(AP) Charlie McCarty, an innovative American photographer who worked for the Reuters and United Press news agencies, has died in Belgium. He was 88.
McCarty, widely praised for discovering and training promising young photo journalists, died at his home near Brussels on Monday, Reuters said in a statement. The cause of death was not given.
“”McCarty over the years probably produced more good news photographers than anyone I can think of,”” said former Time magazine senior White House photographer Dirk Halstead, who considered McCarty his mentor as a young journalist.
McCarty joined Reuters in 1984 and was the driving force behind its entry into the news pictures business early the next year.
After working with the U.S. Army signal corps during World War II, he joined ACME, the forerunner of United Press news agency, working as a staff news photographer in San Francisco.
In the early 1950’s McCarty moved to Dallas with United Press, becoming its southwest division news photos editor.
In the 1960s, McCarty became the assistant general manager for United Press International at its New York headquarters, then moved to Brussels in 1972 to head photo operations at UPI’s newly opened headquarters for Europe, the Middle East and Africa.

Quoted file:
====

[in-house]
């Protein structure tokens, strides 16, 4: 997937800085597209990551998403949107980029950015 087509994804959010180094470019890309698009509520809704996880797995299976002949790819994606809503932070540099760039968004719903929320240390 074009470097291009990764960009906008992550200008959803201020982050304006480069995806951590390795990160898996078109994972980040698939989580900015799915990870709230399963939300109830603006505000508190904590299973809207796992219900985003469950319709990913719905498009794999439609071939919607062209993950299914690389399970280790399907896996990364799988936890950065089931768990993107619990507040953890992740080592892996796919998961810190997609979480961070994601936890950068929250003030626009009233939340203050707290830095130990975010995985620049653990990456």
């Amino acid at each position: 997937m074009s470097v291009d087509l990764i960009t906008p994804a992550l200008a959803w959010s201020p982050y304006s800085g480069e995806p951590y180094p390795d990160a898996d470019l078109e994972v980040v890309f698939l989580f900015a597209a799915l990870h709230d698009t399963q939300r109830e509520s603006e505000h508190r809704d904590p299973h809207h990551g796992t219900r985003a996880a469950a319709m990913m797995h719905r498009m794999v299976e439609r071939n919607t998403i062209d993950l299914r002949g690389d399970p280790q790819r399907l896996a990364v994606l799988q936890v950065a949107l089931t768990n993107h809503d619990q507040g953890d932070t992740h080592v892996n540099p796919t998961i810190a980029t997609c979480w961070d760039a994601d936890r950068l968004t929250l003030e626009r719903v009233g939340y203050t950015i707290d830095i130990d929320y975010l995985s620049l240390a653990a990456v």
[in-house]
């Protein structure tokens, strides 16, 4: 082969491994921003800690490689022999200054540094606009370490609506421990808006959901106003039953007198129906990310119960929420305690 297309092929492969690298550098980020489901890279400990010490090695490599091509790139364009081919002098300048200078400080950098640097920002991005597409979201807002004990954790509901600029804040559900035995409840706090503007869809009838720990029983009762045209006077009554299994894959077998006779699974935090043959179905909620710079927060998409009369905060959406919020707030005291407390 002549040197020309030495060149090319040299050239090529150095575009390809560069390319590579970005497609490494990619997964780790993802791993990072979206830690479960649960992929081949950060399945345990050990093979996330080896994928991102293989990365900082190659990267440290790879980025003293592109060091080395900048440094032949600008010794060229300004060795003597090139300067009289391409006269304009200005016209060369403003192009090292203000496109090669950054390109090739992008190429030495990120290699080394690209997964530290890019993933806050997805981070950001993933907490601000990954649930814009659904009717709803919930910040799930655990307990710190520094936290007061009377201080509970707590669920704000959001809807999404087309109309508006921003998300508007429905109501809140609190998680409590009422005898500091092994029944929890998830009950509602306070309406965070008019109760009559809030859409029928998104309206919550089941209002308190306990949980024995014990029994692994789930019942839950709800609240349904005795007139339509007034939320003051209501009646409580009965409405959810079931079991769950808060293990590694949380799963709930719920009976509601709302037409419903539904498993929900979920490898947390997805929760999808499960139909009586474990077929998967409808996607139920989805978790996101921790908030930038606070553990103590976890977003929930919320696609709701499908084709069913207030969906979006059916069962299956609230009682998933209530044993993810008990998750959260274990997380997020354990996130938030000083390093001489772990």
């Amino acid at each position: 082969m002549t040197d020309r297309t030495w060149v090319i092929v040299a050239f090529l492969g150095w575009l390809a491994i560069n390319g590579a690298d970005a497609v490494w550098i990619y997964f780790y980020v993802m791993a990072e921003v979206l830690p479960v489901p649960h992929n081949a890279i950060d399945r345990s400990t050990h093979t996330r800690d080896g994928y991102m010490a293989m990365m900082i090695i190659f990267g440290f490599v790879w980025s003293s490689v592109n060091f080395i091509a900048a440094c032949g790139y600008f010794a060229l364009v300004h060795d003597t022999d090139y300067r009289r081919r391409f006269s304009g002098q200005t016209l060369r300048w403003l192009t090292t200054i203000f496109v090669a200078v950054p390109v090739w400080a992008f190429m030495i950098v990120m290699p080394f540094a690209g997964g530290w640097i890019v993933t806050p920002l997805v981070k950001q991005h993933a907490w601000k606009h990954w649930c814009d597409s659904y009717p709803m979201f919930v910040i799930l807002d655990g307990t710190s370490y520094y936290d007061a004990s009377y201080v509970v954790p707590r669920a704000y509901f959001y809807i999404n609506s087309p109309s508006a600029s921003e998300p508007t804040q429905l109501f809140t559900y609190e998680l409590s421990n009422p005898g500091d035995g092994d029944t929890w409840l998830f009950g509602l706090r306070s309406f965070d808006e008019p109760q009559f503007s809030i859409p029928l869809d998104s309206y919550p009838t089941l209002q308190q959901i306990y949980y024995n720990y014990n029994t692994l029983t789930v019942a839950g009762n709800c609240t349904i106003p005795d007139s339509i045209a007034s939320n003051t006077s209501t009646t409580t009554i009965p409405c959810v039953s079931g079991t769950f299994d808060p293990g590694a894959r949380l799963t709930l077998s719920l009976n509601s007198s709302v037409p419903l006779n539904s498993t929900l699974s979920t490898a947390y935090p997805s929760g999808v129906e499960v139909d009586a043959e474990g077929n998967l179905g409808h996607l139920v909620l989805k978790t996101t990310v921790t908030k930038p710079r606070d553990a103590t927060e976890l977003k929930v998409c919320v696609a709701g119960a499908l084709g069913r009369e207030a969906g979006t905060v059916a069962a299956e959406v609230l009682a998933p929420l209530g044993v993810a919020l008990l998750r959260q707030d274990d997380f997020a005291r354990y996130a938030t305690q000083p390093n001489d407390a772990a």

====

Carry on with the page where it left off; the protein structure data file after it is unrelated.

Mal Langsdon, a chief Reuters photographer and another McCarty protege, said McCarty took him under his wing when he started with UPI at 18 years old.
“”Despite my youth and brashness, he invested more time and effort into kicking me into shape than one could ever hope from a top journalism school,”” he said.
When Reuters bought UPI’s international photo service in 1985, McCarty turned it into the Reuters News Pictures Service.
McCarty, who retired in the early 1990’s, was recently awarded the John Durniak Mentor Award.
He is survived by his daughter Pat.